Regionalism had its roots in 19th century American art but blossomed during the 1930s thanks to government funding for artists who wanted to paint scenes from their own communities – an idea that would later be called “Public Art.”

The legacy of New Objectivity can still be seen today in many contemporary artists who continue to explore how we perceive ourselves through our surroundings:

think Edward Hopper’s iconic paintings like Nighthawks (1942) or Alfred Leslie’s photographs taken from inside his apartment window overlooking Times Square at night.

Modern Relevance of New Objectivity

New Objectivity’s influence on contemporary art is undeniable.


The movement’s focus on realism and its rejection of emotional expression have been key aspects of many artists’ work in the decades since its heyday, including Andy Warhol and Jasper Johns.

New Objectivity was also reassessed by German Expressionist painters such as George Grosz who sought to distance themselves from what they perceived as the overly sentimental nature of their predecessors’ work.

In fact, some historians believe that it was this reassessment that led directly to the rise of abstract expressionism in America during the 1950s and ’60s–a movement which further pushed aside any remaining traces of sentimentality from modern painting altogether!

Notable New Objectivity Works

The New Objectivity movement is known for its realistic depictions of the world, and these three works are no exception.

Grosz’s painting “Metropolis” (1927) is a satirical look at big city life in Germany during the 1920s.

The work depicts a crowded street scene with businessmen and women rushing about their business, completely oblivious to the suffering going on around them.

The painting also shows how people were struggling financially during this time period–the buildings are falling apart, there are homeless people sleeping on park benches, etc.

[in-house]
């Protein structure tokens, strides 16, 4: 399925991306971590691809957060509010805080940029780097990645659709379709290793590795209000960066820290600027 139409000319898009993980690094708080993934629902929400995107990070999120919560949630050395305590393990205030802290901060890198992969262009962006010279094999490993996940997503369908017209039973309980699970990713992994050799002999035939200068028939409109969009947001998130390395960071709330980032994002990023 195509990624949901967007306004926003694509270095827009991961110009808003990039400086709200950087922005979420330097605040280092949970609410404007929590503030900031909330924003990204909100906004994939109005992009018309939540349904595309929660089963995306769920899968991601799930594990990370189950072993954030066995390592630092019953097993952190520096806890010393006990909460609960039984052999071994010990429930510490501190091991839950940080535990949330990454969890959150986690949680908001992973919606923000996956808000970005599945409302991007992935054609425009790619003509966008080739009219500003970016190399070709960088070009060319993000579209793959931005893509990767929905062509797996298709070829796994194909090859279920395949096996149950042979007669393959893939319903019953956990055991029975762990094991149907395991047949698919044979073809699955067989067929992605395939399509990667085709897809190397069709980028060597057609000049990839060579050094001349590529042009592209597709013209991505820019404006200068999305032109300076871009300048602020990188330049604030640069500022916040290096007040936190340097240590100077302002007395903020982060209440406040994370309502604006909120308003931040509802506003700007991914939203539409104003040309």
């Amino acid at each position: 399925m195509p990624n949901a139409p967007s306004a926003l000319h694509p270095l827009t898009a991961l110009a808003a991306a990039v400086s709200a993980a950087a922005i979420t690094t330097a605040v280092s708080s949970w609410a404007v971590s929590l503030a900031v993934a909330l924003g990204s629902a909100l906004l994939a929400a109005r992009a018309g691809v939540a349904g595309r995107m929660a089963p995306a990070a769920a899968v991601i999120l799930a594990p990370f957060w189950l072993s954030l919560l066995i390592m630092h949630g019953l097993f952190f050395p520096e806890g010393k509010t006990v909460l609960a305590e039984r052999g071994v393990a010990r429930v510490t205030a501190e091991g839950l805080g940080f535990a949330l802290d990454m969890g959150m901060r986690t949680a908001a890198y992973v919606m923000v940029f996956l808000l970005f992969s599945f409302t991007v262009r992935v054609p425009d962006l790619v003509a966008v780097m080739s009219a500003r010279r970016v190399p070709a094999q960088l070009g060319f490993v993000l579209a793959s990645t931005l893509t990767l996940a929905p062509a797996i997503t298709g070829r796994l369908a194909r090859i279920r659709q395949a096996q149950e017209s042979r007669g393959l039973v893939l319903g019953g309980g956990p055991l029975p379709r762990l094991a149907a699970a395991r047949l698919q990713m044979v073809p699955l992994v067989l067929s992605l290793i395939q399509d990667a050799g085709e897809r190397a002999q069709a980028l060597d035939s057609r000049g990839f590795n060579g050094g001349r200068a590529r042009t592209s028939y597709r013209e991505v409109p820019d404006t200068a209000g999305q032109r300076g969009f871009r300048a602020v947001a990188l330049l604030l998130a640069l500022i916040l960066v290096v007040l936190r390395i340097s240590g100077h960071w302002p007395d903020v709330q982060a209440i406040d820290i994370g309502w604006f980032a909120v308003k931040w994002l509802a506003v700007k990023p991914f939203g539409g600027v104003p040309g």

, but everyone seems too busy to notice or care about it!

This painting was created by Otto Dix in 1924;

it depicts soldiers returning home after World War I ended in 1918 (and Germany lost).

Many soldiers suffered physical injuries during battle;

some also experienced mental health issues due to PTSD (post-traumatic stress disorder).

This piece shows us what life was like for these men who had just come home from war – they’re tired from fighting overseas;

some have missing limbs from injuries sustained during combat;

others appear angry at having been forced into service against their will.

The overall mood here is somber as we see how much pain these men have endured throughout their lives because of war.

War explores themes such as death and destruction caused by conflict between nations;

racial inequality within society itself – both past injustices committed against minorities within America itself along with current struggles faced by African Americans today regarding police brutality etc.

New Objectivity – Wrap Up

The New Objectivity Art Movement was a reaction to the art of the early 20th century.

The movement began in Germany in the 1920s and continued until the end of World War II.

Artists were inspired by their experiences during this time period, which led them to create works that depicted reality as it was seen through their eyes.

The New Objectivity artists believed that art should be made for everyone, not just wealthy patrons or collectors who could afford expensive paintings and sculptures.

They wanted their work to be accessible for everyone so they used simpler forms like woodcuts or prints on paper instead of oil paint on canvas (which requires expensive materials).

They also used everyday objects like chairs, bottles and utensils as subjects for their paintings instead of using traditional subject matter such as landscapes or portraits because these items were available all around them every day when they went out into public spaces like parks or cafes.